War of 1812 & The Star Spangled Banner

The British entered Chesapeake Bay on August 19, 1814 and in just 5 days invaded and captured the young Republic's Capital, burning down both the Capitol and White House with flames visible 40 miles away in Baltimore next to be attacked.

The "war of 1812" was quickly coming to a sad end.  Earlier in 1813 US Maj. George Armistead   the commander of Fort McHenry in Baltimore Maryland asked for a flag so big  "the British would have no trouble seeing it from a distance." The summer of 1813, Mary Pickersgill (1776–1857) was contracted to sew two flags for Fort McHenry in Baltimore, Maryland. The one that became the Star-Spangled Banner was a 30 x 42–foot garrison flag; the other was a 17 x 25–foot storm flag for use in inclement weather.  

During the attack of Baltimore the townsfolk asked a young, 35 years old, attorney, Mr. Key, for his assistance in obtaining the release of the town physician, Dr. William Beanes, who was being held as a prisoner aboard a British ship.  Mr. Key along with Col. John Skinner, an agent for prisoner exchange,  sailed under a flag of truce 3 September.  Producing a pouch of letters from wounded British prisoners praising their care which Dr. Beanes provided, they were able to secure his release.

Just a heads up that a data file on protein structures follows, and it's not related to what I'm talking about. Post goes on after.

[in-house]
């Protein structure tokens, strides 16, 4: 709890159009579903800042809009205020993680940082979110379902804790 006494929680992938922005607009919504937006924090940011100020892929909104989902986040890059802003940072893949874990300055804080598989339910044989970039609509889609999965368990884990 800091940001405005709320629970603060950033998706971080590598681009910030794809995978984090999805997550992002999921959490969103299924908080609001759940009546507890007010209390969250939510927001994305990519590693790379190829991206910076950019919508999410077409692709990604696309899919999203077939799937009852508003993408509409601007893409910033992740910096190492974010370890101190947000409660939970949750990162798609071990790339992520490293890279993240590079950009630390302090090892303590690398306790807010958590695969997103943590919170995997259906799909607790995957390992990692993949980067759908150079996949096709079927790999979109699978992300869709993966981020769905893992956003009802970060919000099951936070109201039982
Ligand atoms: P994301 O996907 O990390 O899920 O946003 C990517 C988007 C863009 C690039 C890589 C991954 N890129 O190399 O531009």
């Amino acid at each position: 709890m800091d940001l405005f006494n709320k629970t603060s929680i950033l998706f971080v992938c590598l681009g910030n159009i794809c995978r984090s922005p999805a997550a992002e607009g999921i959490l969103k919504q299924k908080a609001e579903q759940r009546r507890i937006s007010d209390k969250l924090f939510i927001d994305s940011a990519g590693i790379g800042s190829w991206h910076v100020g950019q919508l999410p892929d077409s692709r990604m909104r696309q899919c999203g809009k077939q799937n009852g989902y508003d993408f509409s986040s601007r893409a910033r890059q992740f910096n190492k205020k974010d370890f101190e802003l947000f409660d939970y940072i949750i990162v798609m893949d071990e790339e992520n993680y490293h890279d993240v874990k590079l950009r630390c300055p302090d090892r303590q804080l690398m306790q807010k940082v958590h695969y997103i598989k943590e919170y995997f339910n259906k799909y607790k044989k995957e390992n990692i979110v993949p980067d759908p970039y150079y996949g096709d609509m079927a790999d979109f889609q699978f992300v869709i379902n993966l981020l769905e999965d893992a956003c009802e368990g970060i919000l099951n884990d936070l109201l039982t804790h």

A decisive sea attack was soon to be launched by the British and  the American party was not allowed to return  having seen the enemy's  preparations. The British began a bombardment of Fort McHenry which lasted 25 hours, firing bombshells weighing as much as 220 pounds.*

Seeing the flag still flying at day break, the attorney, Francis Scott Key, an amateur poet, wrote on the back of a letter while sailing back to Baltimore and later in his lodgings at the Indian Queen Hotel the poem which became our National Anthem.  It was printed in the Baltimore Patriot September 20th, and in the Baltimore American the next day followed by  a dozen more newspapers in the following weeks.
Francis Scott Key was a well-known attorney in his day, but he was also an amateur poet. His most famous poem, written with the tune of a popular British song, was originally entitled “the Defense of Fort M’Henry”. When formally connected to the music, a few days after the battle in 1814, it was rechristened “The Star-Spangled Banner” which became our national anthem in 1931.
Mount Rushmore
Black Hills, South Dakota
The Presidents were selected
on the basis of what each symbolized.
George Washington represents the struggle for independence.
Thomas Jefferson the idea of government by the people.
Abraham Lincoln for his ideas on equality and the permanent union of the states.
Theodore Roosevelt for the 20th century role of the United States in world affairs.
Register and Register
Family & Friends
"If the people fail to vote, a government will be developed
which is not their government. The whole system of
American Government rests on the ballot box. Unless
citizens perform their duties there, such a system of
government is doomed to failure."
Calvin Coolidge, 30th President of the USA.